Apple has let people back into its Vision Pro augmented reality headset, with just days ahead of its launch.
The headset, which costs $3,499, will open for pre-orders on Friday. It will then go on sale on 2 February, though they are expected to be in short supply.
As pre-orders open, however, few people have actually been able to wear the headset that Apple is asking the world to spend $3,499 on. The company gave some demonstrations immediately after it was released – including to The Independent – and has been showing it to developers in secret, but few people outside of Apple have used it for any significant length of time or in their normal day.
Now Apple has given reviewers another demonstration, as well as showing some experiences that were not part of that first demo. Users described watching immersive video experiences from companies including Disney, for instance.
Overall, those first reviews were largely positive, with reviewers praising the clarity of the display and the eye- and hand-tracking systems.
The weight and the feel of the headset did however prompt some concern about how comfortable it would be to wear for a long time.
“Like any other VR headset, you feel it sitting on your head and wrecking your hairdo once you slip it on,” wrote The Verge’s Victoria Song. “(If you’ve got long hair like me, you’ll feel it bunch up in the back, too.)”
Engadget’s Cherlynn Low said explicitly that the headset had eventually started to hurt. The headset came with a strap that stretches and goes over the back of the head, she wrote.
“It was wide, ridged and soft, and I at first thought it would be very comfortable,” she wrote. “But 15 minutes into my experience, I started to feel weighed down by the device, and five more minutes later, I was in pain.”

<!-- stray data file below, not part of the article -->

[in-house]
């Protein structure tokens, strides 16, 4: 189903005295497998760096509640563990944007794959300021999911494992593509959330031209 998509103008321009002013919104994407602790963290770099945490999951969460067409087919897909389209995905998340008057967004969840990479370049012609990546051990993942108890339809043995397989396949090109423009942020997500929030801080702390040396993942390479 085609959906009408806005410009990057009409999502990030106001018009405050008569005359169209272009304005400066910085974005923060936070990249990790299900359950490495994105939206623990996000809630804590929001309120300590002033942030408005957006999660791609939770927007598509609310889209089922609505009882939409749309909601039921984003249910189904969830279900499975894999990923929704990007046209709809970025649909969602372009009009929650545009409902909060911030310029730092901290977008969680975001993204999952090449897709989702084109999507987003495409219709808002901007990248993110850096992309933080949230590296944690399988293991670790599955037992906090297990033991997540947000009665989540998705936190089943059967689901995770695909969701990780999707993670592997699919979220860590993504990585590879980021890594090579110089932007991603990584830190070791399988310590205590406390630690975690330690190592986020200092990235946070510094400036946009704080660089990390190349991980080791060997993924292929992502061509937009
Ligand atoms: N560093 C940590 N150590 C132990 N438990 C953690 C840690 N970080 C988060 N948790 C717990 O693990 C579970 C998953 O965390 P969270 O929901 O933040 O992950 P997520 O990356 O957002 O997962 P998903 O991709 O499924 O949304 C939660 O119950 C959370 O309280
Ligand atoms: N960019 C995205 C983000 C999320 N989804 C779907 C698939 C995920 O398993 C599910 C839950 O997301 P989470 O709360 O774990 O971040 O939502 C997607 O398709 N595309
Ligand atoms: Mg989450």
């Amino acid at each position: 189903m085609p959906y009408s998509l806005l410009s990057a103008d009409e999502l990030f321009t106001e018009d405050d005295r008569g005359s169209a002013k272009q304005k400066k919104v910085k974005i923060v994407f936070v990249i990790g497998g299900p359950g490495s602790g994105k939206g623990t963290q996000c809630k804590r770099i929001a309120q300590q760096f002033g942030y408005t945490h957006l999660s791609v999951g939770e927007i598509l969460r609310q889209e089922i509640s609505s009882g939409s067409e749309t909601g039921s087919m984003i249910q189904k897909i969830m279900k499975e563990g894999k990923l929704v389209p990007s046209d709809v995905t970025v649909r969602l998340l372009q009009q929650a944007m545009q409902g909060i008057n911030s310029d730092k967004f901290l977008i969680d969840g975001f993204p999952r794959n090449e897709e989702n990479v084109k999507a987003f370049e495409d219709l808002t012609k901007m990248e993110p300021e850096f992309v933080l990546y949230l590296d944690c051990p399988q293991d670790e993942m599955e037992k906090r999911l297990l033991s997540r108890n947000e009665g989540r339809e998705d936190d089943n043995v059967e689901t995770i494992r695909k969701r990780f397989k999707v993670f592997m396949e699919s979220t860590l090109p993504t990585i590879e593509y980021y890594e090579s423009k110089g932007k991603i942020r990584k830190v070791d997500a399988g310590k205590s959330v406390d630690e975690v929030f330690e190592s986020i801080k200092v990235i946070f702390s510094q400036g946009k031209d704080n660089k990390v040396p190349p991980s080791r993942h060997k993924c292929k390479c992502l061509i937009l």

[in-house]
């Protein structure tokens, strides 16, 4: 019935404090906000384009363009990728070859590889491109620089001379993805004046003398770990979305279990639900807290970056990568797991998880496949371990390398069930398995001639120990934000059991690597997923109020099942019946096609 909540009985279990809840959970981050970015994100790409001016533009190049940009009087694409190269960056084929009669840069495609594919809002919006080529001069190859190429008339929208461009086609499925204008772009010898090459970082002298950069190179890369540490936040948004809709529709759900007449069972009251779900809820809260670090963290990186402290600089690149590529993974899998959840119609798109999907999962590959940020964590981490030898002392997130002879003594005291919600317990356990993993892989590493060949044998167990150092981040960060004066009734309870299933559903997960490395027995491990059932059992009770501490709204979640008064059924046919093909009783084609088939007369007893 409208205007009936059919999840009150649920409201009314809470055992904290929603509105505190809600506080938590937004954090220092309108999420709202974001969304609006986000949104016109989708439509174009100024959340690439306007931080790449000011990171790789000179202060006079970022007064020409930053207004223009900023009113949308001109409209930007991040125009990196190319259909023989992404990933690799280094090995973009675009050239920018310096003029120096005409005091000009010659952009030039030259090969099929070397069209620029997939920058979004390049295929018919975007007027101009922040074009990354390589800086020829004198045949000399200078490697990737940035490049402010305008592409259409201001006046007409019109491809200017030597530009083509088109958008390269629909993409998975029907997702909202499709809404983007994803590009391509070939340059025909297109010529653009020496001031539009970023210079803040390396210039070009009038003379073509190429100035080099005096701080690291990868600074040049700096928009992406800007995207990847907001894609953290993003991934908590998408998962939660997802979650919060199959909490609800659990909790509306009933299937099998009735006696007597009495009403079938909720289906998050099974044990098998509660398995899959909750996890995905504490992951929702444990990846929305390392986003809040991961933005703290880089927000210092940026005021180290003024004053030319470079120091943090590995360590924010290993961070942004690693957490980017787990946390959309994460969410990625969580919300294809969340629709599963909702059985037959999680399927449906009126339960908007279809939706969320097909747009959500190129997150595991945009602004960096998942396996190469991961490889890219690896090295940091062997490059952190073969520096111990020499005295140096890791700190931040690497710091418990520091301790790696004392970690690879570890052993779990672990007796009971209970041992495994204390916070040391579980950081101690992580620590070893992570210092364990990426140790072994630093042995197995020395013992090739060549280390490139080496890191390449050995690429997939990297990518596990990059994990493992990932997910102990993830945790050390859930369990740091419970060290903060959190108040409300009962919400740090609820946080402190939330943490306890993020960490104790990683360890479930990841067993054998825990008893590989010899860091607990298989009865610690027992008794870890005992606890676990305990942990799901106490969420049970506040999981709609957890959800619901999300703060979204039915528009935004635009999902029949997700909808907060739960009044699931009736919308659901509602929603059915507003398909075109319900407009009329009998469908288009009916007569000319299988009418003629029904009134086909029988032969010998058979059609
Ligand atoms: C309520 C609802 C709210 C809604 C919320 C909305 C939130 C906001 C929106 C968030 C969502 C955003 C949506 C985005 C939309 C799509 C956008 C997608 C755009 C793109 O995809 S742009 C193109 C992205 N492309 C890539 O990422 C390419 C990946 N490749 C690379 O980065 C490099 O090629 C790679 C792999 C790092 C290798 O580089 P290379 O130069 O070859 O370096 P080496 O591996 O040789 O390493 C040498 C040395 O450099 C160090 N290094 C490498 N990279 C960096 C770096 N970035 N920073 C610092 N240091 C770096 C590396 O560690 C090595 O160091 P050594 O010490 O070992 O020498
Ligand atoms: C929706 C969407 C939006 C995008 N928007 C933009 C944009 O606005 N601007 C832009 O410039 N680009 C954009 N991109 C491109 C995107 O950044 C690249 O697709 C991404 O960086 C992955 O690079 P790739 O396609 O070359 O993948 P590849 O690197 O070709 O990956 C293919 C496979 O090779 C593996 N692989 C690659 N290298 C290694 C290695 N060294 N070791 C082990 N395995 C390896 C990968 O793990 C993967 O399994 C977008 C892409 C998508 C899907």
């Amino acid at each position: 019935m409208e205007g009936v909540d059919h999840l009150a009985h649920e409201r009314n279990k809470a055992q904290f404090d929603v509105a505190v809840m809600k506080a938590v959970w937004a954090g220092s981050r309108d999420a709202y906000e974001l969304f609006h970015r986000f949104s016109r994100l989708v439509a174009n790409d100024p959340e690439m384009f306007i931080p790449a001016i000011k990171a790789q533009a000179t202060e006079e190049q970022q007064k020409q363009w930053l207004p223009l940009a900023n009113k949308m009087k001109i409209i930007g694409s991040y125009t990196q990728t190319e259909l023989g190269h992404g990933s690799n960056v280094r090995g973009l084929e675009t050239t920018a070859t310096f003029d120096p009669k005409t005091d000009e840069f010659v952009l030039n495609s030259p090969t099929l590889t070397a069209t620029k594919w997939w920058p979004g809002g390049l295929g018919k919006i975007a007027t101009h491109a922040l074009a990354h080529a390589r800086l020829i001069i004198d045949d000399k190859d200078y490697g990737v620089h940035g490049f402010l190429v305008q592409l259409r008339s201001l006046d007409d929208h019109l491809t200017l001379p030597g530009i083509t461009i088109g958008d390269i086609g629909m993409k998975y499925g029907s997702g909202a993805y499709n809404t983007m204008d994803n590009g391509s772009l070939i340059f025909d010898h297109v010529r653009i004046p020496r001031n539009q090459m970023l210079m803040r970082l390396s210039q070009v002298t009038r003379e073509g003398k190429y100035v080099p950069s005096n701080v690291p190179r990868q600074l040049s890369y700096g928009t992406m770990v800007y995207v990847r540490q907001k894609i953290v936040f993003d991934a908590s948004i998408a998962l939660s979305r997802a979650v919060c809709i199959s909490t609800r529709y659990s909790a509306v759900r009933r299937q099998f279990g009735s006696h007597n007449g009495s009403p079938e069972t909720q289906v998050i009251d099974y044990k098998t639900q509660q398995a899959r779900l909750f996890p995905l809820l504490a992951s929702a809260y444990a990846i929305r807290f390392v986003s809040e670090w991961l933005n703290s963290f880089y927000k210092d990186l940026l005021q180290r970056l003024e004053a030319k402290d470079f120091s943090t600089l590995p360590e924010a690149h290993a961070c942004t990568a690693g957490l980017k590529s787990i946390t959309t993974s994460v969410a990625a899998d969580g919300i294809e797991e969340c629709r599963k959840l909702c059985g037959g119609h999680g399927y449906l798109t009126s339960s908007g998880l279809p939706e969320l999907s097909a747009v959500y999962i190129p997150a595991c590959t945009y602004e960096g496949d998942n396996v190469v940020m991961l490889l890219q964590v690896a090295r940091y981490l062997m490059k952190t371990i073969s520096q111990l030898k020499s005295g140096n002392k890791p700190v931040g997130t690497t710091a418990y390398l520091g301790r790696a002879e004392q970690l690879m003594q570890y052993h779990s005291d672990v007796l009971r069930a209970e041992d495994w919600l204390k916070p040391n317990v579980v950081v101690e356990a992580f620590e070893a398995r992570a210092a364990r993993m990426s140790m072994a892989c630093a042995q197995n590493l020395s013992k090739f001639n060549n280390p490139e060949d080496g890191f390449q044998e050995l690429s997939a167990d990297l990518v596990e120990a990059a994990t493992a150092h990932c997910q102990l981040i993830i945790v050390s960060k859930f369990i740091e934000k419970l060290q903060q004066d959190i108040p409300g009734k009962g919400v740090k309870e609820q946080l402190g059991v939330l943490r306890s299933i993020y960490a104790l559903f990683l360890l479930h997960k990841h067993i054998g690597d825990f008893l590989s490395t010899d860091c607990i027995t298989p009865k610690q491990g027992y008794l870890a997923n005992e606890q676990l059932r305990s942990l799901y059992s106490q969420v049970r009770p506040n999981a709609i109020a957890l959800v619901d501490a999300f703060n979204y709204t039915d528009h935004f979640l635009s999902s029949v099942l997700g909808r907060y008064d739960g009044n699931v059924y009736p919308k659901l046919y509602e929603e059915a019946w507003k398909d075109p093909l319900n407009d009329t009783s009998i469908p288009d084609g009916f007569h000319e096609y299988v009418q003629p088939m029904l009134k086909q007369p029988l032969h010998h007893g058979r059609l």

Apple offers a strap with two loops including one that goes over the head, which made it feel “much better for weight distribution, and it didn’t keep slipping down my hair”, she said. Her colleague Dana Wollman also voiced some concern about the fitting process, writing that it required some adjusting and a change of the face cushions to make it both comfortable and the displays clear.
The new hands-on reviews also marked the first time that Apple had explicitly let people see the EyeSight display that sits on the front of the headset and gives clues to what is going on inside. Knowing that screen is showing to everyone on the outside made the experience “strange”, wrote Ms Song.
“This is all well and good, but it’s strange to wear the headset and not actually know what’s happening on that front display — to not really have a sense of your appearance. And it’s even stranger that looking at people in the real world can cause them to appear, apparition-like, in the virtual world.
“The social cues of this thing are going to take a long while to sort out.”
Those early users also complained a little about the virtual keyboard on the headset, which floats in front of a person’s face and allows them to type using their fingers. Early reviewers called it “clunky” and in need of improvement, with the keys not accurately picking up the words.